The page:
I agree with you, Jim, that silence is golden, but there are people who would like to know about everything involved with their medications.

The hard part is trying to walk the line between responsible reporting and sensationalism.

What are others thoughts on these small, often uncertain studies?

Should I report them to you or should I not report them?

I’m interested in your opinions.

Deb Manzella RN

July 4, 2009 at 6:47 pm
(10) greenSearcher says:

Do post these advisories, since we don’t have to read them. It like to be aware of what the FDA is looking at so I don’t get blindsided by their actions. I would be more concerned by the reports if all the national insurance data bases showed an increase in cancer. What is different for the German diabetics in their lifestyle or treatment regime that has that database showing such a high difference? That’s the $64 question. I rather like my Lantus, it allows me to maintain an A1C at or around 6.0 w/o the lows of a fast acting insulin (I tend towards asymptomatic lows and falling out isn’t good for us). So it is wait and see.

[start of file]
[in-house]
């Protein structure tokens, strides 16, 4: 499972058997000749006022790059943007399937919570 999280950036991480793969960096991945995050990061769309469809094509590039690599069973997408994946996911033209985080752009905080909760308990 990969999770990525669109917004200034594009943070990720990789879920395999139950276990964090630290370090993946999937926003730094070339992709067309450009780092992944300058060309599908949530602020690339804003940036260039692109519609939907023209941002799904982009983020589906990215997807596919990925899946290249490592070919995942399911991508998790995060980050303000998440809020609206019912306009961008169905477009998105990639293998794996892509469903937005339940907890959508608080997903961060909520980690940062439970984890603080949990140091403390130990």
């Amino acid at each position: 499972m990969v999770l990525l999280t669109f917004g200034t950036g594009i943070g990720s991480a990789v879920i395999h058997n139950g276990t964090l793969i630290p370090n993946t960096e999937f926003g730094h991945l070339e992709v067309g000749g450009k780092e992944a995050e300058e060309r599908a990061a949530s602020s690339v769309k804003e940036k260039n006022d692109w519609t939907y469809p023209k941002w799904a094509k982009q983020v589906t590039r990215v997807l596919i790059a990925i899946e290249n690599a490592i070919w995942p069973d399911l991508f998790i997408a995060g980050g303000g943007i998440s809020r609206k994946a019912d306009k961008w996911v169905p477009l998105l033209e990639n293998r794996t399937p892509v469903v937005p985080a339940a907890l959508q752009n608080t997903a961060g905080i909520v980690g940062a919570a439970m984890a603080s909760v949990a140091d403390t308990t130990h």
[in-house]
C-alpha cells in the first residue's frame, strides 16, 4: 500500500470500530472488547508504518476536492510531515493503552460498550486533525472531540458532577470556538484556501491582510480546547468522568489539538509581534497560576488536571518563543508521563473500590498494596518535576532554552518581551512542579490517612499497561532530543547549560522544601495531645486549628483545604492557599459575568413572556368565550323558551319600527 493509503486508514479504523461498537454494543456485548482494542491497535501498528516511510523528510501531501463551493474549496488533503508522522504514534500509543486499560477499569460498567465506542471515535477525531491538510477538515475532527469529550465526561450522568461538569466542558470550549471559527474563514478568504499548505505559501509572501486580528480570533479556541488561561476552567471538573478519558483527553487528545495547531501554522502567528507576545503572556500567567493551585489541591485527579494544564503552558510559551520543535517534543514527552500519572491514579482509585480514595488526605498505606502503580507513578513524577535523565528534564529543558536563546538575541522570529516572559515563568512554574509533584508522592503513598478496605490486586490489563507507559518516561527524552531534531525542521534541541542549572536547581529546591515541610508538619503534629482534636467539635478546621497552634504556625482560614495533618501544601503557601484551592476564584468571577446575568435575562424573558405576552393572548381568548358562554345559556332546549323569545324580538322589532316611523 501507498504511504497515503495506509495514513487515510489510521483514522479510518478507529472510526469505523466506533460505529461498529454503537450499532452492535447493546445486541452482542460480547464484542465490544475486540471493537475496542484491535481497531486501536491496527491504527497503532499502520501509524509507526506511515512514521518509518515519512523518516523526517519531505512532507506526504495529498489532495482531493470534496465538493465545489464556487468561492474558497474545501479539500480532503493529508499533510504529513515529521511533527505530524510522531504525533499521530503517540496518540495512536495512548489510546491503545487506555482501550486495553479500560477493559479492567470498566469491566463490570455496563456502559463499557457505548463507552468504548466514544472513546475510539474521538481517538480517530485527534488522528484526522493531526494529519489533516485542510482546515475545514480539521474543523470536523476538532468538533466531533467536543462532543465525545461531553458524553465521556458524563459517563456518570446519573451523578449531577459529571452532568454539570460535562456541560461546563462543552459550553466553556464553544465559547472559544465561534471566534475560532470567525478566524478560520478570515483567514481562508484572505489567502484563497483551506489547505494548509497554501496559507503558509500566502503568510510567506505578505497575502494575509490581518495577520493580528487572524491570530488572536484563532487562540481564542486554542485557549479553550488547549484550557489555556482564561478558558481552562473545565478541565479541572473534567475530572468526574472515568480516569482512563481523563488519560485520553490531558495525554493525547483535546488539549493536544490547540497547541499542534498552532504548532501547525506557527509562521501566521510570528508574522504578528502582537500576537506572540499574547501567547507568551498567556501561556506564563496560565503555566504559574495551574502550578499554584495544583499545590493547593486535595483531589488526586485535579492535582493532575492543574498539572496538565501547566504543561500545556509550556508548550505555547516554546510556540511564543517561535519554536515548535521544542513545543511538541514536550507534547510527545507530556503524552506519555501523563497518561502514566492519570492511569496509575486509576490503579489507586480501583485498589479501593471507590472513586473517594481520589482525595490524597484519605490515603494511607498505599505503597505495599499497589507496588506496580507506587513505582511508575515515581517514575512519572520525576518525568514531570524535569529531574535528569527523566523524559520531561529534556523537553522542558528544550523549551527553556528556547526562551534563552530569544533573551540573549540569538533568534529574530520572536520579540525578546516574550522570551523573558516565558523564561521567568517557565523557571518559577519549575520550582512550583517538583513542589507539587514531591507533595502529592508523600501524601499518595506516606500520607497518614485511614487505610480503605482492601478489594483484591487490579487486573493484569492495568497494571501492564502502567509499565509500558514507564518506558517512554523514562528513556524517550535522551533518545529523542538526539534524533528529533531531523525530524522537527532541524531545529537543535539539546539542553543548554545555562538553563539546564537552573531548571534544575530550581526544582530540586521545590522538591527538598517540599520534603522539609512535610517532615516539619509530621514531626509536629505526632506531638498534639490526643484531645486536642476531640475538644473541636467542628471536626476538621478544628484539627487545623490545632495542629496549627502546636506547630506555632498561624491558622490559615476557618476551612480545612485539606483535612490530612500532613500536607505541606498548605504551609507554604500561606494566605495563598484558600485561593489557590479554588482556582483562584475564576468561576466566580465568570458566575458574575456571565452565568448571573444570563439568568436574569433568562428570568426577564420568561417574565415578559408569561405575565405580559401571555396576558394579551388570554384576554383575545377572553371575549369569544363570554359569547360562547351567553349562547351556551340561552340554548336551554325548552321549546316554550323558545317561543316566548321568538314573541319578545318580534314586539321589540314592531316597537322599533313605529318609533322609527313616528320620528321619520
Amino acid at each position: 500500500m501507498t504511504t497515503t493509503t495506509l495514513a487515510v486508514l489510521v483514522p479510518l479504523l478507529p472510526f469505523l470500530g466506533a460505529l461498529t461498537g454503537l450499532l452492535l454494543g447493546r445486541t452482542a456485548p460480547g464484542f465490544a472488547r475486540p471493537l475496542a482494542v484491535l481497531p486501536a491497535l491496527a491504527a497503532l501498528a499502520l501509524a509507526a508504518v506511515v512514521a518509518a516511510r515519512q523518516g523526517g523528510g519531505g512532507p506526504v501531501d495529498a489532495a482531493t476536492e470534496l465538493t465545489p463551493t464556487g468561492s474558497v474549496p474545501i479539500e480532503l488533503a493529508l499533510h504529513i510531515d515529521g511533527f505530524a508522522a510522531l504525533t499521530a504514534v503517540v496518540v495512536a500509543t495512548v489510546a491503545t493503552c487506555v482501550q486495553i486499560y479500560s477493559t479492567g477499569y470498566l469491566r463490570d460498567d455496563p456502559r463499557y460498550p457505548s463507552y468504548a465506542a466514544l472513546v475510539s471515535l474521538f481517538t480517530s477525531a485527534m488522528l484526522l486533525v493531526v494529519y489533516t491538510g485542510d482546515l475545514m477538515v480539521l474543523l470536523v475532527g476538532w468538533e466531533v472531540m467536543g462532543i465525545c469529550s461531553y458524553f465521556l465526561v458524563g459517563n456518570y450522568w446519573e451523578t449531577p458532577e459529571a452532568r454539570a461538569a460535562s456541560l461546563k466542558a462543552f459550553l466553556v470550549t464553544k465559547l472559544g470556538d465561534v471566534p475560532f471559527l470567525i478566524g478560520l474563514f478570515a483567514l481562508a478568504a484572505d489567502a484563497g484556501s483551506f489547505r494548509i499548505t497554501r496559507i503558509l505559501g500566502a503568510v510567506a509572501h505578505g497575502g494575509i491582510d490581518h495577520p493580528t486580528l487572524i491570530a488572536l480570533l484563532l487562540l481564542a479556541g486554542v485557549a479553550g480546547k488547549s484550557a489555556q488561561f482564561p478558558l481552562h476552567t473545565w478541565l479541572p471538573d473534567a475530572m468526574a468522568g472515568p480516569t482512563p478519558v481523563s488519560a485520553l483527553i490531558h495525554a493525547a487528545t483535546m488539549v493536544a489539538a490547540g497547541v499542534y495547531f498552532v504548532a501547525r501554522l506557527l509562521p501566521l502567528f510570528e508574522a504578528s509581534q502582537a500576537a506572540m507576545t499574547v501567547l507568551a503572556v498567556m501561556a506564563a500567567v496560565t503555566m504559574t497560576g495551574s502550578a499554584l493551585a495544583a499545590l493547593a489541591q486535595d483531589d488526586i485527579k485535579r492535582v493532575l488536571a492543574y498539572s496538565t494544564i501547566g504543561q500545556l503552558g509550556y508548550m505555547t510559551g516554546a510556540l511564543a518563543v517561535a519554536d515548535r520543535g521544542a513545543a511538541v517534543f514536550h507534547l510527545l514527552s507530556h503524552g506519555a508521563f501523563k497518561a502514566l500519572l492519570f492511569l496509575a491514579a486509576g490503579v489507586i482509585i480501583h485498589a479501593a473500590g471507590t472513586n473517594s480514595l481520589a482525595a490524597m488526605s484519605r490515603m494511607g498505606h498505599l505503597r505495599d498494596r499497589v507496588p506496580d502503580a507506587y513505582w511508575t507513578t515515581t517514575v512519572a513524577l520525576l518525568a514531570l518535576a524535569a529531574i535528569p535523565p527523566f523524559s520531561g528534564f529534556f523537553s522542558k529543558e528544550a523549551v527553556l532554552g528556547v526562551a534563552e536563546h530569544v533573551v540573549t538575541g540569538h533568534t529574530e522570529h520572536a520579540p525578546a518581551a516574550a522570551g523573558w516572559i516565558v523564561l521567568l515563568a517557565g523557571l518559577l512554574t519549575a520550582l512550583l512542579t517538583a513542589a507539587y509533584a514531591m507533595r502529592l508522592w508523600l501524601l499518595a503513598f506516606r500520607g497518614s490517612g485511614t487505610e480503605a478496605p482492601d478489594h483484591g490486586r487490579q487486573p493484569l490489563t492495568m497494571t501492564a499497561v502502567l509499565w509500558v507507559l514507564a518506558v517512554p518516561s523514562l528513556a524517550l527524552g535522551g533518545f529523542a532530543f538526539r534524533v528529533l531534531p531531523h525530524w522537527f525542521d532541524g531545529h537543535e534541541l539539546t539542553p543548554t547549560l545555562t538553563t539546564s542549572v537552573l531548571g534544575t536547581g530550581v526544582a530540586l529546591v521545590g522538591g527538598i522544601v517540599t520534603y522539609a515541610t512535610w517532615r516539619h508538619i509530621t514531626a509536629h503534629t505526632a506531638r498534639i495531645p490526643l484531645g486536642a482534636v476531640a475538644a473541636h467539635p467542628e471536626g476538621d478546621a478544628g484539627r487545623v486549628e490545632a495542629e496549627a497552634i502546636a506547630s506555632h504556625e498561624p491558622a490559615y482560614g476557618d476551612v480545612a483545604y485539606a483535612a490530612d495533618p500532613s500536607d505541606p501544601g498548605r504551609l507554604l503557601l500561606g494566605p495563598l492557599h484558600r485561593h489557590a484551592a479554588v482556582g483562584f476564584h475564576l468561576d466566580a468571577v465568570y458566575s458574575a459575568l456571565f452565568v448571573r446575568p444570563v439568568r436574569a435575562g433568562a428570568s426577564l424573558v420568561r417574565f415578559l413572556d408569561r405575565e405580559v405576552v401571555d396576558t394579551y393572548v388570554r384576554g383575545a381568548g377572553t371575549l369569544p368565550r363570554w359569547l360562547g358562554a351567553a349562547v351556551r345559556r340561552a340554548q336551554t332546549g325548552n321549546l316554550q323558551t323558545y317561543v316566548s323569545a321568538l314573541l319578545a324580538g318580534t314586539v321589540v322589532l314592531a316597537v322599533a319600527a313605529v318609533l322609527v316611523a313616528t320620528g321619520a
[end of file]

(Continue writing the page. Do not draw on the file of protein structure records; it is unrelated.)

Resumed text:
July 9, 2009 at 1:27 pm
(11) Joe Kierl says:

Well, my radar is switched on. Besides fast acting Novolog 3 times a day, I take a 100ml dose of Lantus twice a day. And that’s besides two 1000mg of Metformin a day. Besides 13 other prescribed meds, it really puts my antidepressants to work. I feel like chucking the whole lot and let the Good Lord sort it out.

July 9, 2009 at 2:44 pm
(12) Dawn says: